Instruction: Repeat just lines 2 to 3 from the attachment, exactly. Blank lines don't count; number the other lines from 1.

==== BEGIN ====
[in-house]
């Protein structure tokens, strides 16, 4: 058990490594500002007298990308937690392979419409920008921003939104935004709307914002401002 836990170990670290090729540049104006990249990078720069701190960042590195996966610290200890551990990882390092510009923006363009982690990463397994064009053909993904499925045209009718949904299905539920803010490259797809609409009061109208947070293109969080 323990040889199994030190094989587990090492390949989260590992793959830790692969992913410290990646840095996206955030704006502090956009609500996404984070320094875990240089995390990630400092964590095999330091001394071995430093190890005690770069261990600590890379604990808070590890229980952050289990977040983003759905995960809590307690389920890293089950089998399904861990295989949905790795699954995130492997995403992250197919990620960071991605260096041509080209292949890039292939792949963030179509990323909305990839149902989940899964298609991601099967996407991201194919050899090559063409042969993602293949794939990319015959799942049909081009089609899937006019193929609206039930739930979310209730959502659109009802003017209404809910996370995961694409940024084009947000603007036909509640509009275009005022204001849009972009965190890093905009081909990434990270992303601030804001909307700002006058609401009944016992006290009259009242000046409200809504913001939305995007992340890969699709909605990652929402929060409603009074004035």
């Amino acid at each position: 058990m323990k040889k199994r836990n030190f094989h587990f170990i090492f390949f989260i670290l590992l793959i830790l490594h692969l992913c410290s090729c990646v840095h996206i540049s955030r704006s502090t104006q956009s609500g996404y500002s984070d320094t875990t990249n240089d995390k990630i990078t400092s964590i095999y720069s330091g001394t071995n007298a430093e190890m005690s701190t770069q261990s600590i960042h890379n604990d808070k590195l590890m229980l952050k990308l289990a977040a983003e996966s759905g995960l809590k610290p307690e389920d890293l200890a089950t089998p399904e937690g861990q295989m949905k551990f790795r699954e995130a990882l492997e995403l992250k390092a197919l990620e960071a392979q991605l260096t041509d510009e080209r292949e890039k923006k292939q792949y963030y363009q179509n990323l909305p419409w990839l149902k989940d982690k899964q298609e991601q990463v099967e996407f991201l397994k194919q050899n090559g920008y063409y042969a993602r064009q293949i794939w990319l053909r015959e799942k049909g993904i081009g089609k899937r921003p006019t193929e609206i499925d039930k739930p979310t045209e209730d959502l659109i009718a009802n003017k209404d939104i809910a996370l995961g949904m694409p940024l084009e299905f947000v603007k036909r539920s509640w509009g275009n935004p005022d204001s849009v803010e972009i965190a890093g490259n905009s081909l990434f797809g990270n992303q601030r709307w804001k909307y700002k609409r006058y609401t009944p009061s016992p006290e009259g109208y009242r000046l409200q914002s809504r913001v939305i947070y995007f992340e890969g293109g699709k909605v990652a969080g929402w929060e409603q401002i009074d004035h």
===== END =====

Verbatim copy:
């Protein structure tokens, strides 16, 4: 058990490594500002007298990308937690392979419409920008921003939104935004709307914002401002 836990170990670290090729540049104006990249990078720069701190960042590195996966610290200890551990990882390092510009923006363009982690990463397994064009053909993904499925045209009718949904299905539920803010490259797809609409009061109208947070293109969080 323990040889199994030190094989587990090492390949989260590992793959830790692969992913410290990646840095996206955030704006502090956009609500996404984070320094875990240089995390990630400092964590095999330091001394071995430093190890005690770069261990600590890379604990808070590890229980952050289990977040983003759905995960809590307690389920890293089950089998399904861990295989949905790795699954995130492997995403992250197919990620960071991605260096041509080209292949890039292939792949963030179509990323909305990839149902989940899964298609991601099967996407991201194919050899090559063409042969993602293949794939990319015959799942049909081009089609899937006019193929609206039930739930979310209730959502659109009802003017209404809910996370995961694409940024084009947000603007036909509640509009275009005022204001849009972009965190890093905009081909990434990270992303601030804001909307700002006058609401009944016992006290009259009242000046409200809504913001939305995007992340890969699709909605990652929402929060409603009074004035």
């Amino acid at each position: 058990m323990k040889k199994r836990n030190f094989h587990f170990i090492f390949f989260i670290l590992l793959i830790l490594h692969l992913c410290s090729c990646v840095h996206i540049s955030r704006s502090t104006q956009s609500g996404y500002s984070d320094t875990t990249n240089d995390k990630i990078t400092s964590i095999y720069s330091g001394t071995n007298a430093e190890m005690s701190t770069q261990s600590i960042h890379n604990d808070k590195l590890m229980l952050k990308l289990a977040a983003e996966s759905g995960l809590k610290p307690e389920d890293l200890a089950t089998p399904e937690g861990q295989m949905k551990f790795r699954e995130a990882l492997e995403l992250k390092a197919l990620e960071a392979q991605l260096t041509d510009e080209r292949e890039k923006k292939q792949y963030y363009q179509n990323l909305p419409w990839l149902k989940d982690k899964q298609e991601q990463v099967e996407f991201l397994k194919q050899n090559g920008y063409y042969a993602r064009q293949i794939w990319l053909r015959e799942k049909g993904i081009g089609k899937r921003p006019t193929e609206i499925d039930k739930p979310t045209e209730d959502l659109i009718a009802n003017k209404d939104i809910a996370l995961g949904m694409p940024l084009e299905f947000v603007k036909r539920s509640w509009g275009n935004p005022d204001s849009v803010e972009i965190a890093g490259n905009s081909l990434f797809g990270n992303q601030r709307w804001k909307y700002k609409r006058y609401t009944p009061s016992p006290e009259g109208y009242r000046l409200q914002s809504r913001v939305i947070y995007f992340e890969g293109g699709k909605v990652a969080g929402w929060e409603q401002i009074d004035h």